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MPAA tries and fails to shut down Reddit's movie-sharing community

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The Motion Picture Association of America (MPAA) just learned a hard lesson about the Streisand effect, the social phenomenon where trying to hide something only brings more attention to it.

The MPAA has asked Google to scrape Reddit’s r/FullLengthFilms, a small subreddit where people post links to movies they can watch for free online, from its search engine. 

The request was obtained by TorrentFreak and specifically cites the film Edge of Tomorrow, but links to the entire subreddit rather than just a single post. This is just the latest in a long line of anti-piracy measures the MPAA has taken to protect the intellectual property of movie studios.

This latest effort by the MPAA was unsuccessful. Google has denied the MPAA’s request and has actually done more harm to itself than good.

Since TorrentFreak published its article on the MPAA Tuesday, r/FullLengthFilms has netted hundreds of new subscribers and visitors.

 

The moderator of r/FullLenghtFilms, jaredcheeda, says he is looking for help to clean up the subreddit, which is awash in "spam links."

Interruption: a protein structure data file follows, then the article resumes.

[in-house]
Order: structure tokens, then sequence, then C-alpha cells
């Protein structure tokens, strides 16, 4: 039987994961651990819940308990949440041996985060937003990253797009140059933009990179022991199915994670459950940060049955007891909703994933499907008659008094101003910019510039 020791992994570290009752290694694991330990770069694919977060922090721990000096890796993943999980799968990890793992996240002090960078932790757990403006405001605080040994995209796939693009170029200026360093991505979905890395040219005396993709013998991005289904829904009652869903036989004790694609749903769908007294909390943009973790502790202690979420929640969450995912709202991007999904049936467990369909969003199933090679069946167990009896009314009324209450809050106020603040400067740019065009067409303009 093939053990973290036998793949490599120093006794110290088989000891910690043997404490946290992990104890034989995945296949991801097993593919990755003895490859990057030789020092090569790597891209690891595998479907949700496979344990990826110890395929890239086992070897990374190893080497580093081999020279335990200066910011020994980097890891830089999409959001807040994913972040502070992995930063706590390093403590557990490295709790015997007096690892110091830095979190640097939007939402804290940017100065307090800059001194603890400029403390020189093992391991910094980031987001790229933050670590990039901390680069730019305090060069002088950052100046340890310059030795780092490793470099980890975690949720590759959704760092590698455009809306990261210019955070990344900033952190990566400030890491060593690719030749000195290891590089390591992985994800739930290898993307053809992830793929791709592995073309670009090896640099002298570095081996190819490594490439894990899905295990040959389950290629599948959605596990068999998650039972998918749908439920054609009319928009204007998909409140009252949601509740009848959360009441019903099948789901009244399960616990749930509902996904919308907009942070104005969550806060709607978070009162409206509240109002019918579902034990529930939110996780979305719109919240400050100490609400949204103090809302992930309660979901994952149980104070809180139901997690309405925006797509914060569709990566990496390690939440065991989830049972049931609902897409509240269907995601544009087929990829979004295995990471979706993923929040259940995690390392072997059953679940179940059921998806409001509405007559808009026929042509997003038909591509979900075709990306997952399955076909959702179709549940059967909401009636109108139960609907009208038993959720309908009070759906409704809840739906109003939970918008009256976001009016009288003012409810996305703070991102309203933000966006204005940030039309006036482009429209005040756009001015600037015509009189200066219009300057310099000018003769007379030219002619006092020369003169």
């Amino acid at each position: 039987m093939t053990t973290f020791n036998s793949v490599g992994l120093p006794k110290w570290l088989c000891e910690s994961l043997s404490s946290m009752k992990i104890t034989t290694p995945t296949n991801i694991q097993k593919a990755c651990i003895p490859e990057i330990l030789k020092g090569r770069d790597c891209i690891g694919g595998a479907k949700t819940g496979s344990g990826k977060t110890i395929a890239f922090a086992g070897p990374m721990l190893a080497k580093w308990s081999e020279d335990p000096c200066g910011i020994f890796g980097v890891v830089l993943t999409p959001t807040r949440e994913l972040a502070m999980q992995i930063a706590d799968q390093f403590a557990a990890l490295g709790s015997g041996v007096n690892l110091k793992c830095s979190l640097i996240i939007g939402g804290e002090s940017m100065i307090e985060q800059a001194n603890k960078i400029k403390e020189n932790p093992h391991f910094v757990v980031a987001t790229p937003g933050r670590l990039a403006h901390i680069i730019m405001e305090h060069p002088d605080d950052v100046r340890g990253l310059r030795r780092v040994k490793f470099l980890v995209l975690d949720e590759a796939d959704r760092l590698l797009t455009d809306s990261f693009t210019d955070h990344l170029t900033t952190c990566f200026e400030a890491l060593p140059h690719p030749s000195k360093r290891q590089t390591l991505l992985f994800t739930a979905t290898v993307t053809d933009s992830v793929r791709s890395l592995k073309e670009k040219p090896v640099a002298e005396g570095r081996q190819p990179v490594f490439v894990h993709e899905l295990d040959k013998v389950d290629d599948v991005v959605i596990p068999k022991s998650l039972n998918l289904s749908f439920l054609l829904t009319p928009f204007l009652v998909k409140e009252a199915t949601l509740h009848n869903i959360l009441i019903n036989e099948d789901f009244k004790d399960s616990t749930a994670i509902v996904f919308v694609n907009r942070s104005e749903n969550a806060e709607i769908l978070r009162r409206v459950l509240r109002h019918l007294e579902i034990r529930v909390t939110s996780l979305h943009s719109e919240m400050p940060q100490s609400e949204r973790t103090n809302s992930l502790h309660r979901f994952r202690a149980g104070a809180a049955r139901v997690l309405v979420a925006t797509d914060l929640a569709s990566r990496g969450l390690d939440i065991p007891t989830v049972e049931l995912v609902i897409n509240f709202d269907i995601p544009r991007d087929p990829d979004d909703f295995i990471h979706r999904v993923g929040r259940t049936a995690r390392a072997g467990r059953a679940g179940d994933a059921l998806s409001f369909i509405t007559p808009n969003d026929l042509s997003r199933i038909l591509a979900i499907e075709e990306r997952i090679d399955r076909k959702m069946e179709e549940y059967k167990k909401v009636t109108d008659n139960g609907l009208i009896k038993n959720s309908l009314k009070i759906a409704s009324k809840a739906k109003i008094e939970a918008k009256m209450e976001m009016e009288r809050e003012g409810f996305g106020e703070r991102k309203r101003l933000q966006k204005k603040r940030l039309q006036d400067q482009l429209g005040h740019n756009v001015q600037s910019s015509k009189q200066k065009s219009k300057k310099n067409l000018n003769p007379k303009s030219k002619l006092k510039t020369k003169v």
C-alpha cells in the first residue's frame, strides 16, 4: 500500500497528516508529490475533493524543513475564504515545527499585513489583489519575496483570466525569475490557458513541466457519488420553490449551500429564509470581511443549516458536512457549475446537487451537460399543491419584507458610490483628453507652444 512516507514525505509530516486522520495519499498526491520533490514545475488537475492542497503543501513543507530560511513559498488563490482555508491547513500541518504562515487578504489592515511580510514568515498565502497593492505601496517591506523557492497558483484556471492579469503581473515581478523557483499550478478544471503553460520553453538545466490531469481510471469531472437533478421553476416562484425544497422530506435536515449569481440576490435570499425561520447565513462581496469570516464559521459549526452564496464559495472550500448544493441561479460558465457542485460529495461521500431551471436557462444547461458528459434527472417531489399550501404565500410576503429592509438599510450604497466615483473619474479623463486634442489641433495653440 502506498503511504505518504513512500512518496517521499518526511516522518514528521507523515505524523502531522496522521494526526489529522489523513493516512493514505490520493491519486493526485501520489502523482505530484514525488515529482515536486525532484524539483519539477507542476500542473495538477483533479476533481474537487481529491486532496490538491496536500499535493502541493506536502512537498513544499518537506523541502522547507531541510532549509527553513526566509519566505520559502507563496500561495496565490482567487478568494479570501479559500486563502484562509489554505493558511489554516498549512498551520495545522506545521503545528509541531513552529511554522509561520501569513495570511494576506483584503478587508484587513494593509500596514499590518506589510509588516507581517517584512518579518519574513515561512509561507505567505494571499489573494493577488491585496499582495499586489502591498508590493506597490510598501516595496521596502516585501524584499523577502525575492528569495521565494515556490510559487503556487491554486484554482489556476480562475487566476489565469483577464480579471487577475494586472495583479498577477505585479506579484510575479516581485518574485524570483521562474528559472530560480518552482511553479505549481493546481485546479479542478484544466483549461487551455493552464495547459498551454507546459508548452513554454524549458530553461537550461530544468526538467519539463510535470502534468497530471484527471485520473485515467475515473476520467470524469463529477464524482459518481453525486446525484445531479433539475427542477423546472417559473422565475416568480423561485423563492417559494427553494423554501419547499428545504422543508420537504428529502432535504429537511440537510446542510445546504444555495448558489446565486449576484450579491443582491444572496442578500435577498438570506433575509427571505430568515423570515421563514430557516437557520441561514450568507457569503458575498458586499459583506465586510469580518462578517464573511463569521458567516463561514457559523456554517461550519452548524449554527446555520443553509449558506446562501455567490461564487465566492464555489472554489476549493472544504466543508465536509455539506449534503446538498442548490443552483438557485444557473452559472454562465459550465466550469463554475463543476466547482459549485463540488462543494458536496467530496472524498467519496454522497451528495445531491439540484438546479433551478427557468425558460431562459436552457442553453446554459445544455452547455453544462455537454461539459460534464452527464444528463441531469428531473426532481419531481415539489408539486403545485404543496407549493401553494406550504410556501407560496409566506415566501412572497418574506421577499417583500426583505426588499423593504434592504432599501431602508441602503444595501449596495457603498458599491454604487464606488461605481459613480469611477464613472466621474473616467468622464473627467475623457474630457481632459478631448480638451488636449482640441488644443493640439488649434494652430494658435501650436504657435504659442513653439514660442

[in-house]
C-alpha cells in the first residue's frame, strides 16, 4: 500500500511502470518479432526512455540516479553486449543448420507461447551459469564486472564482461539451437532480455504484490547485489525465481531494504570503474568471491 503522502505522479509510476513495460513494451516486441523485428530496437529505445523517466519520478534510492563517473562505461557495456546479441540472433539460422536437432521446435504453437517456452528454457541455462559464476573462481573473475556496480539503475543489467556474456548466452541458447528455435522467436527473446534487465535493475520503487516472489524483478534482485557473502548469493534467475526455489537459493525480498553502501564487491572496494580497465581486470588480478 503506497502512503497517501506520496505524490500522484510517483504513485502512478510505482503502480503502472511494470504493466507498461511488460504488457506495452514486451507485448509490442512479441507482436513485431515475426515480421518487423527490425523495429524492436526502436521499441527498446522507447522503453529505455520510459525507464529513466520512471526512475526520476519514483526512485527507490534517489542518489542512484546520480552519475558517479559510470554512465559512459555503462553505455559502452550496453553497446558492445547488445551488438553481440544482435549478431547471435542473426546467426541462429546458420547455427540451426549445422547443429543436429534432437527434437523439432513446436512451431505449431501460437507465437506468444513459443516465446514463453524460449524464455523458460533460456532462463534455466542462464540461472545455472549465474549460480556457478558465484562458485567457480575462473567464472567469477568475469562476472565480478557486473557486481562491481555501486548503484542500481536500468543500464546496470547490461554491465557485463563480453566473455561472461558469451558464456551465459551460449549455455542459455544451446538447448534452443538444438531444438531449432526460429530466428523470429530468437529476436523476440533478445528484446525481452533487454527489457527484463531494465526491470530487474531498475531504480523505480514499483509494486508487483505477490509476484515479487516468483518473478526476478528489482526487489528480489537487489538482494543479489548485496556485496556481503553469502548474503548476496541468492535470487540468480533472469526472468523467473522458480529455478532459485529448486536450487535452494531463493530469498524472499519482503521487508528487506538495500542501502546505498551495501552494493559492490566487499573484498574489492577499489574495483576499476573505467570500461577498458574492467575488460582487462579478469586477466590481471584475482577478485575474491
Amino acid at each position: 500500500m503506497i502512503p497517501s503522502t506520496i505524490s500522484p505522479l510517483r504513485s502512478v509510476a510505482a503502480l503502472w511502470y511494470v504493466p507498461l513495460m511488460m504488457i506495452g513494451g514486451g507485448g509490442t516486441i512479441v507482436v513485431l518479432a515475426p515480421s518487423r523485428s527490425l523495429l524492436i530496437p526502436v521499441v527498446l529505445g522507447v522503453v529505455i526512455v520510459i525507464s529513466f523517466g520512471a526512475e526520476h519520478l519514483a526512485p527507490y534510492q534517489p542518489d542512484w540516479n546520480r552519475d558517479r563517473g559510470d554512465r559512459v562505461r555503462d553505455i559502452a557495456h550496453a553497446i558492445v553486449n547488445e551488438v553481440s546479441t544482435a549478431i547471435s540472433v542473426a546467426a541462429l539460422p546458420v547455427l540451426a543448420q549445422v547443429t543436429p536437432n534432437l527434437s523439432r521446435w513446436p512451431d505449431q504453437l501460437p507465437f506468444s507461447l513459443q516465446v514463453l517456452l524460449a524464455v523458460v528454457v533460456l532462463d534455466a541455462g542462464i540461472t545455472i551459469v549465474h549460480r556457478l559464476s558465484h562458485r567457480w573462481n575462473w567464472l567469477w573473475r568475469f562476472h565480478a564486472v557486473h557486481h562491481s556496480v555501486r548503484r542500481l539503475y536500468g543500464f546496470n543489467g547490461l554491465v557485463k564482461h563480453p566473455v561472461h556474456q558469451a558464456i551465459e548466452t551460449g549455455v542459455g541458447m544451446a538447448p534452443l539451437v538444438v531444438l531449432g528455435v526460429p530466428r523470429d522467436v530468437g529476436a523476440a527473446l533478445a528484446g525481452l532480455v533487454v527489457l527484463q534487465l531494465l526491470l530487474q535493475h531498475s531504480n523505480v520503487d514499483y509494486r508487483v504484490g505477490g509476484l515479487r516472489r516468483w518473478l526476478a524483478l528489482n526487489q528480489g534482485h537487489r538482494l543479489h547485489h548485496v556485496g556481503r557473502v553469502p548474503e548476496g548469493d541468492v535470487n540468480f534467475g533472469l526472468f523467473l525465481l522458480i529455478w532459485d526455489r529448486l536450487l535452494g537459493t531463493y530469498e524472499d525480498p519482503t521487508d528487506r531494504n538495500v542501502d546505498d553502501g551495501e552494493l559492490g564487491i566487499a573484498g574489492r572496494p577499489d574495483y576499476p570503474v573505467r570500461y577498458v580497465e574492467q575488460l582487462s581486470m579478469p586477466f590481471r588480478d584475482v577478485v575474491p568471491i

“This place is a shit hole of spam links,” jaredcheeda commented. “If anyone wants to be added as a moderator to clean it up, let me know. So far, no one from Reddit.com or TorrentFreak has contacted me regarding this. I wasn't even aware until a user on here linked me to the article.”

Jaredcheeda did not immediately return our request for comment. We will update this space with any response we receive.

Update: In a message to the Daily Dot, jaredcheeda says the MPAA's attempt to have r/FullLengthFillms knocked out of Google's search results was "quite strange" considering its relative lack of popularity among U.S. redditors.

"Currently no one representing Reddit, Google, or the MPAA has contacted me," jaredcheeda said. "My goal with the subreddit originally was to have a list of legally viewable films online curated by a community of movie lovers. The subreddit didn't really get much attention after I created it 2 years ago and I've sort of ignored it ever since. What it's turned in to is a bunch of links to spam sites mostly from people in India using fake accounts that Reddit auto bans after a few posts. It's really quite strange that it would draw the ire of the MPAA."

Since Wednesday, the subreddit has grown from about 2,500 subscribers to more than 25,000.

H/T TorrentFreak | Photo by gtall1/Flickr (CC By 2.0)